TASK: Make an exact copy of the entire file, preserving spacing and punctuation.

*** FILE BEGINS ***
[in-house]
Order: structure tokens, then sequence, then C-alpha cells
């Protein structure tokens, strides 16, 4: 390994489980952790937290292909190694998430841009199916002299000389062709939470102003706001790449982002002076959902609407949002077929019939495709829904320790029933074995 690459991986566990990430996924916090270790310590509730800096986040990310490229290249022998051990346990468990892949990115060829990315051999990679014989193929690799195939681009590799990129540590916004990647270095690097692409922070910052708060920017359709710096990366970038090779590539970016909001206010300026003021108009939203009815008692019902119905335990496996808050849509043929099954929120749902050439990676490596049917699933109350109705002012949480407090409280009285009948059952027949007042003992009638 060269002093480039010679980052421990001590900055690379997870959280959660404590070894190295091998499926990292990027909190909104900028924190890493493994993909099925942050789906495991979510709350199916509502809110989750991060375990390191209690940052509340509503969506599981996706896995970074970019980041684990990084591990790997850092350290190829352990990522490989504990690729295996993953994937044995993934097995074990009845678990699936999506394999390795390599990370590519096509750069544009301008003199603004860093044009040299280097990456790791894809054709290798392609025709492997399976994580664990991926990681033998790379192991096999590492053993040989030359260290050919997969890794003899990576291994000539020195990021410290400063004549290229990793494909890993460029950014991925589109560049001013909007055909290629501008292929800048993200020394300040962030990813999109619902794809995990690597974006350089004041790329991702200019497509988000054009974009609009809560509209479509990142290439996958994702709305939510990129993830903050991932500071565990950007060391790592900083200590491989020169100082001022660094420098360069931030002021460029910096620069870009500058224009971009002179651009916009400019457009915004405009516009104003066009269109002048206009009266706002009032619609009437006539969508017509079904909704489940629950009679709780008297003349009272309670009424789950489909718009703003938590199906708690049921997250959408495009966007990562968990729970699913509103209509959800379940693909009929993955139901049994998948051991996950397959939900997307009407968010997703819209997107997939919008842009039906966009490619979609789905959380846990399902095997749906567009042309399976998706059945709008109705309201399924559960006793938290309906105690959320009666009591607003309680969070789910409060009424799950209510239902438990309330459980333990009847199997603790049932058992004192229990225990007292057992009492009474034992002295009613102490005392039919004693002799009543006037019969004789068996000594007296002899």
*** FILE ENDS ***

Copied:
[in-house]
Order: structure tokens, then sequence, then C-alpha cells
């Protein structure tokens, strides 16, 4: 390994489980952790937290292909190694998430841009199916002299000389062709939470102003706001790449982002002076959902609407949002077929019939495709829904320790029933074995 690459991986566990990430996924916090270790310590509730800096986040990310490229290249022998051990346990468990892949990115060829990315051999990679014989193929690799195939681009590799990129540590916004990647270095690097692409922070910052708060920017359709710096990366970038090779590539970016909001206010300026003021108009939203009815008692019902119905335990496996808050849509043929099954929120749902050439990676490596049917699933109350109705002012949480407090409280009285009948059952027949007042003992009638 060269002093480039010679980052421990001590900055690379997870959280959660404590070894190295091998499926990292990027909190909104900028924190890493493994993909099925942050789906495991979510709350199916509502809110989750991060375990390191209690940052509340509503969506599981996706896995970074970019980041684990990084591990790997850092350290190829352990990522490989504990690729295996993953994937044995993934097995074990009845678990699936999506394999390795390599990370590519096509750069544009301008003199603004860093044009040299280097990456790791894809054709290798392609025709492997399976994580664990991926990681033998790379192991096999590492053993040989030359260290050919997969890794003899990576291994000539020195990021410290400063004549290229990793494909890993460029950014991925589109560049001013909007055909290629501008292929800048993200020394300040962030990813999109619902794809995990690597974006350089004041790329991702200019497509988000054009974009609009809560509209479509990142290439996958994702709305939510990129993830903050991932500071565990950007060391790592900083200590491989020169100082001022660094420098360069931030002021460029910096620069870009500058224009971009002179651009916009400019457009915004405009516009104003066009269109002048206009009266706002009032619609009437006539969508017509079904909704489940629950009679709780008297003349009272309670009424789950489909718009703003938590199906708690049921997250959408495009966007990562968990729970699913509103209509959800379940693909009929993955139901049994998948051991996950397959939900997307009407968010997703819209997107997939919008842009039906966009490619979609789905959380846990399902095997749906567009042309399976998706059945709008109705309201399924559960006793938290309906105690959320009666009591607003309680969070789910409060009424799950209510239902438990309330459980333990009847199997603790049932058992004192229990225990007292057992009492009474034992002295009613102490005392039919004693002799009543006037019969004789068996000594007296002899």